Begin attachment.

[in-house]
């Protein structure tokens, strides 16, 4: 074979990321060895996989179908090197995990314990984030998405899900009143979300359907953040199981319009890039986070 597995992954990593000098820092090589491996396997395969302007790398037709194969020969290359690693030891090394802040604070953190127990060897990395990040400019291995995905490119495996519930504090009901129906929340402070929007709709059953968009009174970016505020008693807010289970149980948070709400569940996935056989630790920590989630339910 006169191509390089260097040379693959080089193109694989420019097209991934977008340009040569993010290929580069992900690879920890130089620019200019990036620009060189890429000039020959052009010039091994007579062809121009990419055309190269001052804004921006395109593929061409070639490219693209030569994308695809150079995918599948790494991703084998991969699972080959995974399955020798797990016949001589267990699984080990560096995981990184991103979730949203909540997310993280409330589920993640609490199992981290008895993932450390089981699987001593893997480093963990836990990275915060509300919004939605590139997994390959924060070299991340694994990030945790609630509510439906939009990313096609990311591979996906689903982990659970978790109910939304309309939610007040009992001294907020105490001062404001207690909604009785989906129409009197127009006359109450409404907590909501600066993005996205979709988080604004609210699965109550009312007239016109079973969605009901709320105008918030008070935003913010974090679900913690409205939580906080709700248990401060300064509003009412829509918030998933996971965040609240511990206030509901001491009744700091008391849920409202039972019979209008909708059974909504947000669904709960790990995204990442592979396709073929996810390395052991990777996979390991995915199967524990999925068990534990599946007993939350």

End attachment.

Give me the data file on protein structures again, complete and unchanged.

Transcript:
[in-house]
């Protein structure tokens, strides 16, 4: 074979990321060895996989179908090197995990314990984030998405899900009143979300359907953040199981319009890039986070 597995992954990593000098820092090589491996396997395969302007790398037709194969020969290359690693030891090394802040604070953190127990060897990395990040400019291995995905490119495996519930504090009901129906929340402070929007709709059953968009009174970016505020008693807010289970149980948070709400569940996935056989630790920590989630339910 006169191509390089260097040379693959080089193109694989420019097209991934977008340009040569993010290929580069992900690879920890130089620019200019990036620009060189890429000039020959052009010039091994007579062809121009990419055309190269001052804004921006395109593929061409070639490219693209030569994308695809150079995918599948790494991703084998991969699972080959995974399955020798797990016949001589267990699984080990560096995981990184991103979730949203909540997310993280409330589920993640609490199992981290008895993932450390089981699987001593893997480093963990836990990275915060509300919004939605590139997994390959924060070299991340694994990030945790609630509510439906939009990313096609990311591979996906689903982990659970978790109910939304309309939610007040009992001294907020105490001062404001207690909604009785989906129409009197127009006359109450409404907590909501600066993005996205979709988080604004609210699965109550009312007239016109079973969605009901709320105008918030008070935003913010974090679900913690409205939580906080709700248990401060300064509003009412829509918030998933996971965040609240511990206030509901001491009744700091008391849920409202039972019979209008909708059974909504947000669904709960790990995204990442592979396709073929996810390395052991990777996979390991995915199967524990999925068990534990599946007993939350």